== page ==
This morning I took part in a call by the American Association for the Advancement of Science on Crowdfunding Science: Appealing to the online community for research money
Co-founder of Scifund Challenge
Assistant Prof, Dept of Biology
Uni of Massachusetts
Project Leader of Here Kitty Kitty …Luring Cheetahs for Conservation Research
Ethan O. Perlsein
Project Leader of Crowdsourcing Discovery
Adam did an introduction in which he noted that on the most popular crowdfunding platform, Kickstarter, in 2012 the public pledged $320m and there were 18,000 successful projects.
From a macro-perspective, both federal and state funding for science is at best flat, if not in a downward trend. Against this backdrop crowdfunding holds huge potential for getting scientists directly engaged with the public.
Jarrett spoke about the Scifund Challenge. Under this initiative scientists come together twice a year to collectively raise funding through crowdfunding. In the lead up they go through a month of training and are provided with a variety of tools and platforms. The training includes how to write a good blog, video creation, how to create a compelling application. The Scifund community also helps in shaping up proposals.
From his perspective engagement leads to crowdfunded science. As such they focus heavily on online engagement and community building. Scifund has a twitter hash tag, a Facebook page and a presence on Google. They also have an existing relationship with Rockethub, a crowdfunding platform.
To date, there have been three Scifund rounds. In total 252,000 has been raised for 159 projects, of which 59 received 100% of the funding they requested. They found that small donations drive Scifund, mainly in the $1,500 to $2,000 range.
Jarret believes that the secret to engagement is to have a strong online presence and create and tap into a scientific fan base. Audience engagement is key. They have found that as more donations roll in, donations grow in size – people like a success story.
Key success factors from his viewpoint:
* Build an audience
* Get trained in outreach
* Work to change academic culture and policy – collaboration with media and arts departments, hiring and promotion practices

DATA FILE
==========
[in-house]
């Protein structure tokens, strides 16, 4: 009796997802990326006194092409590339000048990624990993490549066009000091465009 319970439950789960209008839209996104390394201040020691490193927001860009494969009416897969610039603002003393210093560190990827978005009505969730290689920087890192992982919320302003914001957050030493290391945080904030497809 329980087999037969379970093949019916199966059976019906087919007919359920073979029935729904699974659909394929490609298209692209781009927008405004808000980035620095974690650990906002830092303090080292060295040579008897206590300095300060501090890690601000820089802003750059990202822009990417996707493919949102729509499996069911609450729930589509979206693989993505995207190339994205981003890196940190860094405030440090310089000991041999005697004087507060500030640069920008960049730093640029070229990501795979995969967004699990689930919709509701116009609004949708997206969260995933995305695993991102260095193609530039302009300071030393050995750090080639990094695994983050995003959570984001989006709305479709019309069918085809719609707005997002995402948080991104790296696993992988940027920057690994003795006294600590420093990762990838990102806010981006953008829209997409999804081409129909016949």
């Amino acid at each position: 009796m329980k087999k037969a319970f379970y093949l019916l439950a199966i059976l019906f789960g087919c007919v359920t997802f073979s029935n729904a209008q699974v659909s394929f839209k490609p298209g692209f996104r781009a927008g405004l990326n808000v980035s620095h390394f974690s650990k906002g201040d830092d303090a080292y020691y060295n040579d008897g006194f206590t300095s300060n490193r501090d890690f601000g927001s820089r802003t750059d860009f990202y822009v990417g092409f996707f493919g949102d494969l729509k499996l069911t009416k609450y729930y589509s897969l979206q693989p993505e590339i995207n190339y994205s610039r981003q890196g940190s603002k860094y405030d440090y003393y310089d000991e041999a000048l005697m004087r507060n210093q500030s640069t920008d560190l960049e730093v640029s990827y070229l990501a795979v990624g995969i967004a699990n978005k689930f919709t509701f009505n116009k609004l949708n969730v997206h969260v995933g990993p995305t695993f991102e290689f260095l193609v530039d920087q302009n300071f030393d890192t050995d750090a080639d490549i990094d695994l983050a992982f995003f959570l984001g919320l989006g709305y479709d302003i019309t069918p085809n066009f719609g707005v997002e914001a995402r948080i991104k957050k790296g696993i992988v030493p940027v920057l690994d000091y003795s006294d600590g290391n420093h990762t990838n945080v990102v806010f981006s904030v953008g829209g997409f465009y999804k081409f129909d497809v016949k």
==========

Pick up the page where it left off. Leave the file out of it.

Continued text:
The benefits of crowdfunding:
* Build bridges between science and society
* Enhanced science literacy
* Science incubator for new projects
* Key metric to assess scientists ability to connect
* Look at it as funded outreach training
Erica used petridish.org to raise funds for her masters project which aimed to use camera traps to determine effectiveness of bait types at luring cheetahs in Kenya. Her total project budget was $38,000. On petridish she sought to raise $2,500. In 65 days she raised $3,212 from nine backers – 128% of her goal.
Petridish is focused on science-based projects, backers receive rewards from researchers in return, it’s an all or nothing system.
To apply you must be affiliated with a university and must create an Amazon account to receive your funding.
She made a three minute video, posted photos, a project description, put up a budget, and suggested rewards for potential backers. Her rewards included a souvenir from Kenya for a $150 donation, photo prints for $450, and $1,000 naming rights to a photographed cheetah. This last reward was not picked up by backers and in retrospect was not doable.
She found that the more interesting your rewards, the more response you will get.
She promoted her campaign through social media – Twitter and Facebook, and sent out emails to her and her Professor’s network. She also kept a running blog during her time in Kenya.
The majority of her contributors were petridish members. She sent immediate follow ups thanking people for their pledge as she wanted to retain contacts for future projects.
Her lessons learned:
* Do a cost benefit analysis of rewards you promise. The cost of purchasing, labor and international shipping can quickly add up.
* It’s key to maintain communication with backers throughout the project.
* Keep your budget to a minimum.
Ethan Perlstein used to have a lab at Princeton. Today he regards himself as an open scientist and his lab exists in the cloud. He spoke about his 52 day campaign to raise $25,000. He pointed to the lifecycle of a crowdfunding application: the campaign starts with novelty buzz and then fluctuates and you need to maintain sustained growth to reach your goal in time. It is essential to do a countdown in the last 24 hours to maintain buzz.
Essentially he feels crowdfunding is running a marketing campaign utilising social media and general media. For example his campaign was covered by a number of publications including, Scientific American, Wired, The Economist, Forbes and Mashable.
He hussled to get 2-3 donors a day through email and says it is key to activate your following through social media.
A supporter posted a link to Hacker News. This resulted in a spike of a thousand page views and led to $1,000 in donations.
In total his campaign had 390 donors, with a small number giving between $200-$1,000, and most giving between $50-$199.
One of the key benefits he sees to crowdfunding is that it is leading to an unpacking of the blackbox of science. Scientists know it is a choppy process, not always leading to positive results in projects. The added transparency of crowdfunding is educating the public on how science works.
A follow up question was on how does crowdfunding work in terms of taxes?
If funds go to you as an individual you can get taxed, so it is better to have the funds go your university or a non profit entity.